The sequence of earthquakes that began in October 1985 near the Nahanni River, Northwest Territories, Canada, provides an exceptional opportunity to study the variation with magnitude of the source spectra from intraplate earthquakes. We study the spectral scaling for the seven largest events, using P waves recorded at stations of the Western Canada Telemetred Network (WCTN), the Eastern Canada Telemetred Network (ECTN), and the Global Digital Seismograph Network (GDSN). These earthquakes range in size from M = 4.8 to M = 6.8. We compare predictions from various source-scaling models with observed spectral ratios and source acceleration spectra for the suite of events. The spectral ratios show a strong azimuthal dependence, which is probably due to differences in the focal mechanisms or rupture characteristics of the events. Taking the average of the ratios from individual GDSN stations as the best representation of the spectral ratios, an ω-squared model with a constant stress parameter or one that increases slightly with moment magnitude gives a simultaneous fit to both the spectral ratios and to the absolute spectra. The high-frequency spectral levels, by themselves, imply a somewhat stronger dependence of the stress parameter on moment than found from fitting the overall spectra. The stress parameters for the scaling laws are less than 35 bars for earthquakes as large as M = 7. Recently proposed scaling laws in which the corner frequency is proportional to the inverse quarter root of seismic moment for an ω-squared model are not consistent with the data and neither are ω-cubed models.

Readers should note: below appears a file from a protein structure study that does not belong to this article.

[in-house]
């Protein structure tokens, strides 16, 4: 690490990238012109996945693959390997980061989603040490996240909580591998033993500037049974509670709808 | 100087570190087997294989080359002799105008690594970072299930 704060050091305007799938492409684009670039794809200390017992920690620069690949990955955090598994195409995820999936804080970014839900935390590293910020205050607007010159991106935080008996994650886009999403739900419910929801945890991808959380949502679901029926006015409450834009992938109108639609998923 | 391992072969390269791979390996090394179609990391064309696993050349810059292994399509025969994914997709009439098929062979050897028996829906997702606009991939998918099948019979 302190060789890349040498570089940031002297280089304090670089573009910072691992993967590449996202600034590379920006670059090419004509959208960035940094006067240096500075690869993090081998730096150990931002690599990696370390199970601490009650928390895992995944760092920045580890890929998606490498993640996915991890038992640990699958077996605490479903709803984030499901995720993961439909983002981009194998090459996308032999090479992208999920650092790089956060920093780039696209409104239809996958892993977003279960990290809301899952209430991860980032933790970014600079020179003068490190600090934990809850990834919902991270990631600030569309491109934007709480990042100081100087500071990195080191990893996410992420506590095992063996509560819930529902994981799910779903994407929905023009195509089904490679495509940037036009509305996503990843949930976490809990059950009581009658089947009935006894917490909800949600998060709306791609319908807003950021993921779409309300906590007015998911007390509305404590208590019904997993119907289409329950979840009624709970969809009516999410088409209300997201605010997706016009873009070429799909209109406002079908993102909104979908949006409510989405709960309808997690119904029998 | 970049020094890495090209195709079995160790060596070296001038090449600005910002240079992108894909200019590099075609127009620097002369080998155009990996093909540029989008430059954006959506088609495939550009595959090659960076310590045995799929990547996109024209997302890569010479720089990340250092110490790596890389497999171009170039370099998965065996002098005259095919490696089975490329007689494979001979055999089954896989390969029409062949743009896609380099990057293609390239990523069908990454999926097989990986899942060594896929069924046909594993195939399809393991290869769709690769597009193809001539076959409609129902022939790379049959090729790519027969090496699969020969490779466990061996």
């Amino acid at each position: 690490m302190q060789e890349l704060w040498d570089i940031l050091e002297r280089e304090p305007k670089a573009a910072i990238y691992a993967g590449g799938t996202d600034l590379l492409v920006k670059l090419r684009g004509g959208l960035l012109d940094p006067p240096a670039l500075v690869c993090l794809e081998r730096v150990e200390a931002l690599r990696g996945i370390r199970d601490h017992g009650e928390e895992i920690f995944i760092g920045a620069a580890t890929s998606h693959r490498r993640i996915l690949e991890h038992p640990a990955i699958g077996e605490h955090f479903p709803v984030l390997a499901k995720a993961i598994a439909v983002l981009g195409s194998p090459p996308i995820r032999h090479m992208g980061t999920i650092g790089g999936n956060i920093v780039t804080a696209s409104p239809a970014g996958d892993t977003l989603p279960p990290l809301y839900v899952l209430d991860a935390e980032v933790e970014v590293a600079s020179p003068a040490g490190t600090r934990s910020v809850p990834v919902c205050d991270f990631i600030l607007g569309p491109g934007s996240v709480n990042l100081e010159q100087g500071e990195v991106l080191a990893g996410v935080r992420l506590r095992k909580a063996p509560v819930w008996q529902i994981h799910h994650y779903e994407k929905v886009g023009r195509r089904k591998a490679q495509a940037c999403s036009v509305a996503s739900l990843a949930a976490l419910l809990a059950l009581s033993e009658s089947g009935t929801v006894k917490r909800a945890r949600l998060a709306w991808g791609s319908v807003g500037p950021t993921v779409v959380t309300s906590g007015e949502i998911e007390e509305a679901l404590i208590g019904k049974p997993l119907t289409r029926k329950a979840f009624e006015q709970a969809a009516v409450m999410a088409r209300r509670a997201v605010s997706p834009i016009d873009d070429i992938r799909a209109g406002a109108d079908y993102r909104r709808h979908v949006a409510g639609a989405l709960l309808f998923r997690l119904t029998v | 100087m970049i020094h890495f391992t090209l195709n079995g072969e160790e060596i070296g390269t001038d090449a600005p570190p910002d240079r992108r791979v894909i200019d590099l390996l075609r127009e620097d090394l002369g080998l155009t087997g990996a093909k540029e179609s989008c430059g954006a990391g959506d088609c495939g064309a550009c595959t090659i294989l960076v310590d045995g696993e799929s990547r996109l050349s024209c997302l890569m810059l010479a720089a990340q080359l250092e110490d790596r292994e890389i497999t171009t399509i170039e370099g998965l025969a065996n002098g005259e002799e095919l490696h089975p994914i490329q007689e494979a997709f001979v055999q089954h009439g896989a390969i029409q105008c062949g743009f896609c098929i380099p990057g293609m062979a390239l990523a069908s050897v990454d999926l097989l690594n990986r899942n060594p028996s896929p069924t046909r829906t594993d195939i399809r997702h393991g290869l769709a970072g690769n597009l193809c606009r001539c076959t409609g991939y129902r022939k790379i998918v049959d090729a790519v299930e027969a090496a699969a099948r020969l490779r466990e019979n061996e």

The spectral scaling for the sequence of Nahanni earthquakes may not be representative of intraplate magnitude scaling in general, since there is some evidence that aftershocks do not exhibit the same scaling as main shocks. The high-frequency spectral levels of the aftershocks of both the Nahanni and the 9 January 1989 Miramichi, New Brunswick, earthquakes imply stress parameters that increase with magnitude. By contrast, the spectral levels for a series of main shocks in eastern North America show less magnitude dependence of the stress, and generally higher stress levels when compared to aftershocks of the same magnitude.

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